This past year, I read seventy-three books, down from seventy-five the year before, and buttressed by some help from Shakespeare. Not bad.
Despite my halfhearted commitment to read more fiction, I only managed to read fifteen of the buggers during the course of the year, the same as last year. On the other hand, I did read nine plays, and a helpfully annotated poem.
In the spirit of tradition, I hereby offer another equally halfhearted commitment.
Here are my recommendations from the past year. I tried to stay away from the classics: Tacitus and Plutarch are marvelous, but since everyone already knows that, there's little point in me bringing it up.
The Rise of American Civilization - Charles and Mary Beard. Simply excellent. Perhaps second only to Paul Johnson's book on the topic in terms of the insight and enjoyment it provided.
Shakespeare's Kings - John Julius Norwich. The reviews seem mixed on this one, but I rather liked it. Deserves to make the list if only because it: 1) finally got me to actually read all the plays about the kings Henry; and 2) greatly aided my understanding in that regard.
In the Basement of the Ivory Tower - Professor X. College isn't for everyone. Or, if it is--which I doubt--our schools fail to prepare people in this regard. An important if depressing book.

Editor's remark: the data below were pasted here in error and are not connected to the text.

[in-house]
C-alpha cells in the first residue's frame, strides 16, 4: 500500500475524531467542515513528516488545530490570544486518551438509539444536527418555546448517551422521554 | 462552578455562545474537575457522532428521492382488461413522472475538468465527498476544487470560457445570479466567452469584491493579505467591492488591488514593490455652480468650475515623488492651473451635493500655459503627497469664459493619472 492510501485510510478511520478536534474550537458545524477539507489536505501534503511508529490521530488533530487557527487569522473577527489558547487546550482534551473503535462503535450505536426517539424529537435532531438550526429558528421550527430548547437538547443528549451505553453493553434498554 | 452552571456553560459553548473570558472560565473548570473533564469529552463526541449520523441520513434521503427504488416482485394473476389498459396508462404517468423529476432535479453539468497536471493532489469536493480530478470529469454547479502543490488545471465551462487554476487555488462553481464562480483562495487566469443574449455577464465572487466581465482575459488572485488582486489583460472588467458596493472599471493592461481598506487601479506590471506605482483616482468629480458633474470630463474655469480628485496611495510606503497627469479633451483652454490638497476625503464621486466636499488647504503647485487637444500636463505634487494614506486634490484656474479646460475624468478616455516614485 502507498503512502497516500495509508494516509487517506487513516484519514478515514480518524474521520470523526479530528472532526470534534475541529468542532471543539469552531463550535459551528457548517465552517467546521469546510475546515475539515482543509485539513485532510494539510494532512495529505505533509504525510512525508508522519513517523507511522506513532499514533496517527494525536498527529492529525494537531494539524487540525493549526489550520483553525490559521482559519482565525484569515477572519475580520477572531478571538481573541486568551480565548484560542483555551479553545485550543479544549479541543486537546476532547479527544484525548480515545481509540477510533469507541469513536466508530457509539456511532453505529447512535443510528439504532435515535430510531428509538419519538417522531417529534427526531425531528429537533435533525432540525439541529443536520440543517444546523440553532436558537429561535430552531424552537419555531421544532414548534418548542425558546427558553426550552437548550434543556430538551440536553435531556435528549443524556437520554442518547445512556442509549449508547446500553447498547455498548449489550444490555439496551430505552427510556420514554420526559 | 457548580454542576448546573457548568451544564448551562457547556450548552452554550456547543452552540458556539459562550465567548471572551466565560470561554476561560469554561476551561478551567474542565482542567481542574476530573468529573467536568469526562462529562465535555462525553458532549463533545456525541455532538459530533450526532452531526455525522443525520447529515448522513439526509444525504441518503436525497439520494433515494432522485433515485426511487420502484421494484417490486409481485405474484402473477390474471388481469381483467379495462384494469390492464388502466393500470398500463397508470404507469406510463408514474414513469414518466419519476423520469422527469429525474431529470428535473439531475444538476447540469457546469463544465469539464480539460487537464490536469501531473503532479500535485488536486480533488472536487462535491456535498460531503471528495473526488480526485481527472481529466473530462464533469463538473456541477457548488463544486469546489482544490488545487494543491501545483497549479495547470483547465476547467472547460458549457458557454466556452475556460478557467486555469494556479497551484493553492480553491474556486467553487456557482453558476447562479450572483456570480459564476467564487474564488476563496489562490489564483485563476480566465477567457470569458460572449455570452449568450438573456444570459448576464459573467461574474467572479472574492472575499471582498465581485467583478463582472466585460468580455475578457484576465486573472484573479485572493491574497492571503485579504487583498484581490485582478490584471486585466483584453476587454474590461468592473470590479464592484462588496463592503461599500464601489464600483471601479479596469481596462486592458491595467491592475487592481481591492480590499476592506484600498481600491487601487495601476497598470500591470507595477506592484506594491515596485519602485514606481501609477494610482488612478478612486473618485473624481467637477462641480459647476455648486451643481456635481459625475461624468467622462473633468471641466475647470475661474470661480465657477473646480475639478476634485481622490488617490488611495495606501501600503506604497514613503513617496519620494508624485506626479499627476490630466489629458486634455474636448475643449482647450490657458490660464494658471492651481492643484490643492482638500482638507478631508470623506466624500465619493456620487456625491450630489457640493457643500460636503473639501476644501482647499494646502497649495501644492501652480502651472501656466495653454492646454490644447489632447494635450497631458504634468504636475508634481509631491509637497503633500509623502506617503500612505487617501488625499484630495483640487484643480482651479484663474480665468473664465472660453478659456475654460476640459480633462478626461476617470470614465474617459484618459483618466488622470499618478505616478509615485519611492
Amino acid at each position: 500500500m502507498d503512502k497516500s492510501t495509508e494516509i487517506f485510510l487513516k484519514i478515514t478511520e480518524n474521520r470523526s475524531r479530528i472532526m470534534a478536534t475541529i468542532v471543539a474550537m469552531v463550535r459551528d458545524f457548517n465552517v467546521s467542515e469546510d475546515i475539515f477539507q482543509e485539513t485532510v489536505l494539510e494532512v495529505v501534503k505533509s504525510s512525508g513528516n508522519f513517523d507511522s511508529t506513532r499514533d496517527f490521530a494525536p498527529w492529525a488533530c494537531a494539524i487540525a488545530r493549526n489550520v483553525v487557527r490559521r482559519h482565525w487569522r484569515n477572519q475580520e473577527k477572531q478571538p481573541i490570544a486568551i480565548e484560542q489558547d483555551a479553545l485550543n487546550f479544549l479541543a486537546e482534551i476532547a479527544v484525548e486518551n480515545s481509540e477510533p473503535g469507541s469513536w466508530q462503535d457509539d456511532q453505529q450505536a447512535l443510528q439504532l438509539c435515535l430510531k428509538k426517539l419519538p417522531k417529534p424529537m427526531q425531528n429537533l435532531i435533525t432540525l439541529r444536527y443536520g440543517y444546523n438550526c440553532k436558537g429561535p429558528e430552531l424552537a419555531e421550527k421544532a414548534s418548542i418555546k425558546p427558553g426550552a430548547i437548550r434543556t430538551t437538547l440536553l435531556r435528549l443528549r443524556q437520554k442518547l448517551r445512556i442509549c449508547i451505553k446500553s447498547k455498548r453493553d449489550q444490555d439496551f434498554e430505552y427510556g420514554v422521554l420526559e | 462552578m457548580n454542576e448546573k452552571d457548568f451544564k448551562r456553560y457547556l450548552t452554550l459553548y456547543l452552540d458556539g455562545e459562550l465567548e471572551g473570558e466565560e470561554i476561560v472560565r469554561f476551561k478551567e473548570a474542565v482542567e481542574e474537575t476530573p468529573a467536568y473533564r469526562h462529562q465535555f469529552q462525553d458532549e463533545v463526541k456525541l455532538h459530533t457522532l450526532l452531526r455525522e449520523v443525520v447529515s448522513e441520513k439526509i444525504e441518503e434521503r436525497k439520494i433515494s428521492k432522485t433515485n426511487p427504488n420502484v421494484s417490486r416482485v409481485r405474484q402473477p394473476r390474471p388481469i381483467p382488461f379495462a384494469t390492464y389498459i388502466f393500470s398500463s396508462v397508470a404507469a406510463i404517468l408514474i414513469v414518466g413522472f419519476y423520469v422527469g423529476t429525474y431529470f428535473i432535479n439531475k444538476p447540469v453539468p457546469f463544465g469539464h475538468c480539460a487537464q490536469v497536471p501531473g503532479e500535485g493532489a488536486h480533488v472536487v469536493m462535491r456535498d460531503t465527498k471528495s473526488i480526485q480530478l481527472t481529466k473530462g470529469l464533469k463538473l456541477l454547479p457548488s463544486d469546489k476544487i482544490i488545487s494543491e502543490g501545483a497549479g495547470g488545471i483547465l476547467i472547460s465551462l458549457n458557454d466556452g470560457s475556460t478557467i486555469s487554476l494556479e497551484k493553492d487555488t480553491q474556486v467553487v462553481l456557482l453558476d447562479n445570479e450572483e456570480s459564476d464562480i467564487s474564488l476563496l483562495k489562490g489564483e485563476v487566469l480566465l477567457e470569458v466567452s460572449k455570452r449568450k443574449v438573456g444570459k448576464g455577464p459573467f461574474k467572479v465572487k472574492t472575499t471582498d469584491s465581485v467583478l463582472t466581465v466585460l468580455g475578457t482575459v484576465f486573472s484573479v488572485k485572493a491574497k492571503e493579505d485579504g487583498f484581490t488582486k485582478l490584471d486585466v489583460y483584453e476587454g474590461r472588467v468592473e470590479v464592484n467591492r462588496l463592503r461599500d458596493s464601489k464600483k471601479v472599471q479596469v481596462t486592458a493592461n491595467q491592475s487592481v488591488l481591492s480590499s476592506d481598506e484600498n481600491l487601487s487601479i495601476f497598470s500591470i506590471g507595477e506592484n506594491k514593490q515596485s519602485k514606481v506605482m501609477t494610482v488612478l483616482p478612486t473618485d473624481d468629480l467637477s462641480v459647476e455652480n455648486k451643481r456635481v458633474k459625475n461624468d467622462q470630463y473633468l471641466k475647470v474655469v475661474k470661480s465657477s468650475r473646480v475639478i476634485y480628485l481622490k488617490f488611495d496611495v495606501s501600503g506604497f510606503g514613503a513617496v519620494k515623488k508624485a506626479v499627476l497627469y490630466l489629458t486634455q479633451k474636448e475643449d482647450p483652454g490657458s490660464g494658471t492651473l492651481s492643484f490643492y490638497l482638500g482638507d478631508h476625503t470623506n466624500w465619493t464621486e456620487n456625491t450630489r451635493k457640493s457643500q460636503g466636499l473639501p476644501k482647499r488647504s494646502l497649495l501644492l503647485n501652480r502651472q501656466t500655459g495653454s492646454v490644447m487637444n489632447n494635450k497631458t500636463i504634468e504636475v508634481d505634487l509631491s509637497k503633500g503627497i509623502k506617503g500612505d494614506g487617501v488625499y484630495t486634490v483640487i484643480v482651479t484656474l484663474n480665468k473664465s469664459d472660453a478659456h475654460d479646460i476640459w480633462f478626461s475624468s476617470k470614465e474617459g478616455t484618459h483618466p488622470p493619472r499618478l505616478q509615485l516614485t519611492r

The Little Way of Ruthie Leming - Rod Dreher. Part memoir, part paean to his late sister, this book, which I reviewed here, is touching, without being sentimental. Much recommended.
And lastly, as my piece of fiction:
The Grapes of Wrath - John Steinbeck. I choose this less to puff up my chest at my good taste--I enjoyed a famous novel!--than to remind us of its timeliness. If the next great American novel has been published, I would be among the last to know, but there's a need for someone to do for our recession what Steinbeck did for the Great Depression. Read his book until that one comes along.